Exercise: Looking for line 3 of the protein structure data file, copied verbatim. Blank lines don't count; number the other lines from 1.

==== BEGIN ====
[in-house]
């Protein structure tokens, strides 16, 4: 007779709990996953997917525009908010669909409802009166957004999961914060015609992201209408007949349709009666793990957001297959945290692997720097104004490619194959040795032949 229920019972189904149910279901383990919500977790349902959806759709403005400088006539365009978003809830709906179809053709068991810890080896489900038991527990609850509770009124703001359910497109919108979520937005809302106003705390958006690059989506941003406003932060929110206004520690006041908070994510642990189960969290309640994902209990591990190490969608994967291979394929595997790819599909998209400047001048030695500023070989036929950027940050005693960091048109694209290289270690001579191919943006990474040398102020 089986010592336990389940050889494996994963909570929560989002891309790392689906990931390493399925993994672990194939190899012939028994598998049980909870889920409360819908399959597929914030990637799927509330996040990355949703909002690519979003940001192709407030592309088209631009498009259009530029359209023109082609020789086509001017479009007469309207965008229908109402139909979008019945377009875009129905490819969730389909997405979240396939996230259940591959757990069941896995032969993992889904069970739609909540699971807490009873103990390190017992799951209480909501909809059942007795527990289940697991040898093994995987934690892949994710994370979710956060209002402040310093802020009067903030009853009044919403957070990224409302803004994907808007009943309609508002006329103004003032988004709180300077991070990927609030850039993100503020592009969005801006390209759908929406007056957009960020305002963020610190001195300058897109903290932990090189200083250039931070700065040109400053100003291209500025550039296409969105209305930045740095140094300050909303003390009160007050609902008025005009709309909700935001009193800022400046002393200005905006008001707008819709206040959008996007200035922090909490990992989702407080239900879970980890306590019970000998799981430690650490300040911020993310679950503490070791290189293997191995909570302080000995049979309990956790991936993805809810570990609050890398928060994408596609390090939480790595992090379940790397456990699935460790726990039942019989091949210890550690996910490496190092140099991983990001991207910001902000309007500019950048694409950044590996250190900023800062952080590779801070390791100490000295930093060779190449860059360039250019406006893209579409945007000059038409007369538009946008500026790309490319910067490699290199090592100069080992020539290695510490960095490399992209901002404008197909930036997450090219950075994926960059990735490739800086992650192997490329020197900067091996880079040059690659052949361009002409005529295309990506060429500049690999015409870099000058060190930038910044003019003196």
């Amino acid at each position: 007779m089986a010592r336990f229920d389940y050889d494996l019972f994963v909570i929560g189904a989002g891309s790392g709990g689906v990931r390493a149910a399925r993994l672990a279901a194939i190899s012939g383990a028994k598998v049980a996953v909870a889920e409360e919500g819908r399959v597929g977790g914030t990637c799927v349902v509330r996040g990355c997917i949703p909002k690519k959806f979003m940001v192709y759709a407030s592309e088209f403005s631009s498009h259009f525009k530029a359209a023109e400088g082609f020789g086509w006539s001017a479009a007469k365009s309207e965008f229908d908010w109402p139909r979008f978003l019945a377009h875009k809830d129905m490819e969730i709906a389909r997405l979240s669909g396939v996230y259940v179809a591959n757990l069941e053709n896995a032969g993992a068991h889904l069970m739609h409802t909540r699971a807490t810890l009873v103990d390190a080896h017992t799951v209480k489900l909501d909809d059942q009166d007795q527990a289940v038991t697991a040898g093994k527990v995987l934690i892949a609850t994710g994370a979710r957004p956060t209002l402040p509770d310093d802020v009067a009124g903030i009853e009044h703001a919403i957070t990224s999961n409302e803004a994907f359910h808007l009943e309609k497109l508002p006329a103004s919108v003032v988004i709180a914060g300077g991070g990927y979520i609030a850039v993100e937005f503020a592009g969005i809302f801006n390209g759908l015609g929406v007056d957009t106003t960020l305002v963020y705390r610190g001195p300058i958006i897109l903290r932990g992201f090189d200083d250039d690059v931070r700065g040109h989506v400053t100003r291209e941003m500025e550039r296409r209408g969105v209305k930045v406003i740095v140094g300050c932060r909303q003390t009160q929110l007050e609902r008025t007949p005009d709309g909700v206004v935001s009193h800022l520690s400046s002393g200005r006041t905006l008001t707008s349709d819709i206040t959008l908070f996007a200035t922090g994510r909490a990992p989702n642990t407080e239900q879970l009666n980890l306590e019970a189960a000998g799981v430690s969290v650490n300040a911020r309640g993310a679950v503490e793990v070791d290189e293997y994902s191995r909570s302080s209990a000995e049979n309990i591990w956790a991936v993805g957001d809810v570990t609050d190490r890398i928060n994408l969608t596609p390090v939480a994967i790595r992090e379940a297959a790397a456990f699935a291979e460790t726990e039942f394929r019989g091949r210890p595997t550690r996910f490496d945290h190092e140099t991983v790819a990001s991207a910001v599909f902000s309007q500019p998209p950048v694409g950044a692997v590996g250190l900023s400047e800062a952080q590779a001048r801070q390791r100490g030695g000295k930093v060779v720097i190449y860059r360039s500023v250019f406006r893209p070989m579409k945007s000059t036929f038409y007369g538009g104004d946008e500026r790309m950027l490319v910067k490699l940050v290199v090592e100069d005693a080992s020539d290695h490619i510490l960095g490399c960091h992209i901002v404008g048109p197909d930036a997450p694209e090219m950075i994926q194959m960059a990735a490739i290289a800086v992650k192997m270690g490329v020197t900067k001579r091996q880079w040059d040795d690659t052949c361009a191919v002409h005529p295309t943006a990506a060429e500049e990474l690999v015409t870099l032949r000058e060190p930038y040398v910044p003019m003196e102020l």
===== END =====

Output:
């Amino acid at each position: 007779m089986a010592r336990f229920d389940y050889d494996l019972f994963v909570i929560g189904a989002g891309s790392g709990g689906v990931r390493a149910a399925r993994l672990a279901a194939i190899s012939g383990a028994k598998v049980a996953v909870a889920e409360e919500g819908r399959v597929g977790g914030t990637c799927v349902v509330r996040g990355c997917i949703p909002k690519k959806f979003m940001v192709y759709a407030s592309e088209f403005s631009s498009h259009f525009k530029a359209a023109e400088g082609f020789g086509w006539s001017a479009a007469k365009s309207e965008f229908d908010w109402p139909r979008f978003l019945a377009h875009k809830d129905m490819e969730i709906a389909r997405l979240s669909g396939v996230y259940v179809a591959n757990l069941e053709n896995a032969g993992a068991h889904l069970m739609h409802t909540r699971a807490t810890l009873v103990d390190a080896h017992t799951v209480k489900l909501d909809d059942q009166d007795q527990a289940v038991t697991a040898g093994k527990v995987l934690i892949a609850t994710g994370a979710r957004p956060t209002l402040p509770d310093d802020v009067a009124g903030i009853e009044h703001a919403i957070t990224s999961n409302e803004a994907f359910h808007l009943e309609k497109l508002p006329a103004s919108v003032v988004i709180a914060g300077g991070g990927y979520i609030a850039v993100e937005f503020a592009g969005i809302f801006n390209g759908l015609g929406v007056d957009t106003t960020l305002v963020y705390r610190g001195p300058i958006i897109l903290r932990g992201f090189d200083d250039d690059v931070r700065g040109h989506v400053t100003r291209e941003m500025e550039r296409r209408g969105v209305k930045v406003i740095v140094g300050c932060r909303q003390t009160q929110l007050e609902r008025t007949p005009d709309g909700v206004v935001s009193h800022l520690s400046s002393g200005r006041t905006l008001t707008s349709d819709i206040t959008l908070f996007a200035t922090g994510r909490a990992p989702n642990t407080e239900q879970l009666n980890l306590e019970a189960a000998g799981v430690s969290v650490n300040a911020r309640g993310a679950v503490e793990v070791d290189e293997y994902s191995r909570s302080s209990a000995e049979n309990i591990w956790a991936v993805g957001d809810v570990t609050d190490r890398i928060n994408l969608t596609p390090v939480a994967i790595r992090e379940a297959a790397a456990f699935a291979e460790t726990e039942f394929r019989g091949r210890p595997t550690r996910f490496d945290h190092e140099t991983v790819a990001s991207a910001v599909f902000s309007q500019p998209p950048v694409g950044a692997v590996g250190l900023s400047e800062a952080q590779a001048r801070q390791r100490g030695g000295k930093v060779v720097i190449y860059r360039s500023v250019f406006r893209p070989m579409k945007s000059t036929f038409y007369g538009g104004d946008e500026r790309m950027l490319v910067k490699l940050v290199v090592e100069d005693a080992s020539d290695h490619i510490l960095g490399c960091h992209i901002v404008g048109p197909d930036a997450p694209e090219m950075i994926q194959m960059a990735a490739i290289a800086v992650k192997m270690g490329v020197t900067k001579r091996q880079w040059d040795d690659t052949c361009a191919v002409h005529p295309t943006a990506a060429e500049e990474l690999v015409t870099l032949r000058e060190p930038y040398v910044p003019m003196e102020l």